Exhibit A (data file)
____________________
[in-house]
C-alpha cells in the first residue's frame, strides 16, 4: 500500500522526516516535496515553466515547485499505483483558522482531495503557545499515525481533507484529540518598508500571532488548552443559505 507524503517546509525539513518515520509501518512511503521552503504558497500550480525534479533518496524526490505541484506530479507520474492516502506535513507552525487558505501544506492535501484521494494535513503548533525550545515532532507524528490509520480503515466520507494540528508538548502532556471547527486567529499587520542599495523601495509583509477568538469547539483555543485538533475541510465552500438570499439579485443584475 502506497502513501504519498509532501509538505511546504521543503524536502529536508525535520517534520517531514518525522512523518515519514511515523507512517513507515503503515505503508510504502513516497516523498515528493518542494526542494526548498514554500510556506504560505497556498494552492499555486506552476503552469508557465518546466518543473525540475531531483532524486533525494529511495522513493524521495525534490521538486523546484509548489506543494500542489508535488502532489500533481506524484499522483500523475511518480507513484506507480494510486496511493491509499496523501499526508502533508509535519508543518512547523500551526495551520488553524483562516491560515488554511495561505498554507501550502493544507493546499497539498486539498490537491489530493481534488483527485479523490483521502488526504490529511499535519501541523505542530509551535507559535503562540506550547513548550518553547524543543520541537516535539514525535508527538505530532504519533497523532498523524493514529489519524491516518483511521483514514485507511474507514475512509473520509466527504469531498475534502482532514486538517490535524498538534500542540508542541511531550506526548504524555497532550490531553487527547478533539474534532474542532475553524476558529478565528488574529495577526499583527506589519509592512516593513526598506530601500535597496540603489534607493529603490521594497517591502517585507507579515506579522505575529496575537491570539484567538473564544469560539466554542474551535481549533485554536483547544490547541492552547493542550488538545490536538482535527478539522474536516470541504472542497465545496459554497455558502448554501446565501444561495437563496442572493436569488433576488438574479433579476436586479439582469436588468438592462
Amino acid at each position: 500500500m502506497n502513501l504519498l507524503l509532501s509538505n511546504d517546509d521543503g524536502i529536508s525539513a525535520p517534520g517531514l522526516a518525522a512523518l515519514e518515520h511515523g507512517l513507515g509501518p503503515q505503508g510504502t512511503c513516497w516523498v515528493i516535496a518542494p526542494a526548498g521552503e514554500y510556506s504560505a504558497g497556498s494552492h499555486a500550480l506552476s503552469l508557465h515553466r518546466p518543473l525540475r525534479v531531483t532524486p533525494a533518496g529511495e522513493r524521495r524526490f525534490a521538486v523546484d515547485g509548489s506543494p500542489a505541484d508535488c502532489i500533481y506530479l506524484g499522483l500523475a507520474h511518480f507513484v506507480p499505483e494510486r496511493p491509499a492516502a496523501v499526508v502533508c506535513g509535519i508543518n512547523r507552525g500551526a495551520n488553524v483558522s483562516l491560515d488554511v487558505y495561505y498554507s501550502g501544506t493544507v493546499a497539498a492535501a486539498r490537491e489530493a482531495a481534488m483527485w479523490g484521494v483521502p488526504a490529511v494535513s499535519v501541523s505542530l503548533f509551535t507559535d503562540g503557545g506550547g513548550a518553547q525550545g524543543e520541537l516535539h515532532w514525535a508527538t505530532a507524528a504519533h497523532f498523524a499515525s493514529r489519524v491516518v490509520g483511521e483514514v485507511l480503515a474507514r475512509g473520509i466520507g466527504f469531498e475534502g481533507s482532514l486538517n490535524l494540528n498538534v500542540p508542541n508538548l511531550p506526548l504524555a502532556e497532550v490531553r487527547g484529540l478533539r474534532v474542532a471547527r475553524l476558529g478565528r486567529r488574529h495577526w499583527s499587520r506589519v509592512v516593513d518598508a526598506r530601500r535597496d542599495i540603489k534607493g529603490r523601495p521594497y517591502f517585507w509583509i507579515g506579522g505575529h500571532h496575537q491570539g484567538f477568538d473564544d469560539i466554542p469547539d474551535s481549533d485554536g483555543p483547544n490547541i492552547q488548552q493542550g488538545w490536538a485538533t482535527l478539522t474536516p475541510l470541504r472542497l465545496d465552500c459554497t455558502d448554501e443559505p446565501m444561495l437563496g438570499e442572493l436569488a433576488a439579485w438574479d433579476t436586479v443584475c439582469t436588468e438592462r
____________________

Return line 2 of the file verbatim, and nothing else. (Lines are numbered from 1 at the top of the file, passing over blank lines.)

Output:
C-alpha cells in the first residue's frame, strides 16, 4: 500500500522526516516535496515553466515547485499505483483558522482531495503557545499515525481533507484529540518598508500571532488548552443559505 507524503517546509525539513518515520509501518512511503521552503504558497500550480525534479533518496524526490505541484506530479507520474492516502506535513507552525487558505501544506492535501484521494494535513503548533525550545515532532507524528490509520480503515466520507494540528508538548502532556471547527486567529499587520542599495523601495509583509477568538469547539483555543485538533475541510465552500438570499439579485443584475 502506497502513501504519498509532501509538505511546504521543503524536502529536508525535520517534520517531514518525522512523518515519514511515523507512517513507515503503515505503508510504502513516497516523498515528493518542494526542494526548498514554500510556506504560505497556498494552492499555486506552476503552469508557465518546466518543473525540475531531483532524486533525494529511495522513493524521495525534490521538486523546484509548489506543494500542489508535488502532489500533481506524484499522483500523475511518480507513484506507480494510486496511493491509499496523501499526508502533508509535519508543518512547523500551526495551520488553524483562516491560515488554511495561505498554507501550502493544507493546499497539498486539498490537491489530493481534488483527485479523490483521502488526504490529511499535519501541523505542530509551535507559535503562540506550547513548550518553547524543543520541537516535539514525535508527538505530532504519533497523532498523524493514529489519524491516518483511521483514514485507511474507514475512509473520509466527504469531498475534502482532514486538517490535524498538534500542540508542541511531550506526548504524555497532550490531553487527547478533539474534532474542532475553524476558529478565528488574529495577526499583527506589519509592512516593513526598506530601500535597496540603489534607493529603490521594497517591502517585507507579515506579522505575529496575537491570539484567538473564544469560539466554542474551535481549533485554536483547544490547541492552547493542550488538545490536538482535527478539522474536516470541504472542497465545496459554497455558502448554501446565501444561495437563496442572493436569488433576488438574479433579476436586479439582469436588468438592462